One important individual capacity is the respiratory exchange ratio, or respiratory quotient (RQ, the instantaneous ratio between CO2production and O2 consumption). In animals, an RQ of near 1.0 indicates that most of the energy metabolism is utilizing carbohydrate catabolism, and a RQ near 0.7 indicates that energy metabolism is occurring by fat catabolism (Andrews, 2004; Schmidt-Nielsen, 1995). Thus,RQ might be an instantaneous indicator of the type of nutrients that are being metabolized in a living animal. Not surprisingly, the use of RQ has proven to be a valuable technique in, for instance, studies of human obesity(Valtueña et al., 1997; Wielinga et al., 2007), as an indicator of metabolic switches in hibernating animals(Buck and Barnes, 2000) and hypoxia adaptation in invertebrates(Nielsen and Christian, 2007). However, whether RQ is a consistent property of individuals or depends totally on a response to an environmental factor (i.e. fasting, nutrient type) is open to question.

Another important variable derived from respirometry measures is `wet'thermal conductance (sensuMcNab,1980) – the rate of heat loss from the body (the inverse of insulation). Thermal conductance (C) is of key importance for survival in small endotherms, especially those living in cold and/or seasonal environments, as changes in the properties of fur or feathers can significantly reduce heat loss (Bozinovic and Merritt, 1992; Klaasen et al., 2002; Luna-Jorquera et al., 1997; McNab,1980; Novoa et al.,1994; Scholander,1955). However, there have been few attempts to determine the source of phenotypic variation for this trait in mammals, which has exhibited significant heritability (Nespolo et al.,2003).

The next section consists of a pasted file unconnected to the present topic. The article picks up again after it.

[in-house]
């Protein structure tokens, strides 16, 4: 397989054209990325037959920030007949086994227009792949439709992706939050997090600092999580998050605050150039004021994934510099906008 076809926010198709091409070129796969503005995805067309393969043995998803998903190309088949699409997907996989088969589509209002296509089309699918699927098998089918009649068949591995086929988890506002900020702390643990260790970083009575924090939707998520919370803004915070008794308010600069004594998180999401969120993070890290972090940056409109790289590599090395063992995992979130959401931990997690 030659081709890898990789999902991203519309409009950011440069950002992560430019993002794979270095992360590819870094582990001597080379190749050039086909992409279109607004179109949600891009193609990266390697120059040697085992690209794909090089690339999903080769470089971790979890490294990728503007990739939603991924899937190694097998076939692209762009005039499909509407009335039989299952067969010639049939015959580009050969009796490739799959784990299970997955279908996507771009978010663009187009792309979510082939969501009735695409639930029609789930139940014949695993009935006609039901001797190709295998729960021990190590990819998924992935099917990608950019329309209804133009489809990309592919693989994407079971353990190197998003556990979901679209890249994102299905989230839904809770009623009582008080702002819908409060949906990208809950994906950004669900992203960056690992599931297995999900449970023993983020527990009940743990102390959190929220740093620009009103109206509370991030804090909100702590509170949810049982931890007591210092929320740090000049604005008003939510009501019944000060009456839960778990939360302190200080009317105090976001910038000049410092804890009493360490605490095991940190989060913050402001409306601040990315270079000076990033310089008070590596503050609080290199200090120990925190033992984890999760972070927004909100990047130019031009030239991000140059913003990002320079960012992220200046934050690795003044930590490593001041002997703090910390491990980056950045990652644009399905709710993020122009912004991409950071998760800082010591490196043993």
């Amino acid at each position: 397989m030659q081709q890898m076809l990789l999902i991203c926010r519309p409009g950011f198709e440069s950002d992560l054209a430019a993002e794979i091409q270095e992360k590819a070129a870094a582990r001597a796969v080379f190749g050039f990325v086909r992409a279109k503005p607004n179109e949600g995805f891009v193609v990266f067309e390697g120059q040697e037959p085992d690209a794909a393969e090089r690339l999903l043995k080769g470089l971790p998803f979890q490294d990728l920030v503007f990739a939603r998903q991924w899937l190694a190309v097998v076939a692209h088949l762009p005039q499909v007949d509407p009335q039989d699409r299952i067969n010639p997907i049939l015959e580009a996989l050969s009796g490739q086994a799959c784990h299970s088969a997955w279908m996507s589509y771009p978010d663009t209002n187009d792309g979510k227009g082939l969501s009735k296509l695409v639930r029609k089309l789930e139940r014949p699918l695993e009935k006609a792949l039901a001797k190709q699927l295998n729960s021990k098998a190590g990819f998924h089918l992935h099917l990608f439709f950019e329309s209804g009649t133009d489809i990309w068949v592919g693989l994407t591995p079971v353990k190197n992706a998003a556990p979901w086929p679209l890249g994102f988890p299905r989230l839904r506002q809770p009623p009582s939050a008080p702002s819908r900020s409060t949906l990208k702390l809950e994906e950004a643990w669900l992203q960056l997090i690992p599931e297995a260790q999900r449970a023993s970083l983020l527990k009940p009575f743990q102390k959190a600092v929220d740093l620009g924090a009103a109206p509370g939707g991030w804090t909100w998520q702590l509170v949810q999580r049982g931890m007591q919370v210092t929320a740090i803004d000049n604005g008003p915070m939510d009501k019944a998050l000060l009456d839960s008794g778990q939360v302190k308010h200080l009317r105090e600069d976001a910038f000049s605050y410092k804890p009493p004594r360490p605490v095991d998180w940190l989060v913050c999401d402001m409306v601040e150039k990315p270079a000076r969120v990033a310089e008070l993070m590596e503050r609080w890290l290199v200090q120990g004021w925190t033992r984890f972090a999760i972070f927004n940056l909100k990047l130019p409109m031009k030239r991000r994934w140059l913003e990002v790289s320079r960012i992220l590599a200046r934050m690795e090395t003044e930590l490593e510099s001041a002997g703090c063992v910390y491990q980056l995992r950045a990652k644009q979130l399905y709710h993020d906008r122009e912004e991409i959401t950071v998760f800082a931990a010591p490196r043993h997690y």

Evaporative water loss (EWL) – the rate of water loss from the body due to evaporation – is an important variable related to the resistance to dehydration in vertebrates, which in small endotherms could be of crucial relevance to survival (Anderson et al.,1997; Hayes et al.,1998; Maloney and Dawson,1998; Munn and Dawson,2001; Wang and Wang,2000; Williams and Tieleman,2000). The repeatability of this trait was studied by Hayes and colleagues (Hayes et al.,1998; see also Hayes and Jenkins, 1997), who found up to 65% repeatable variation.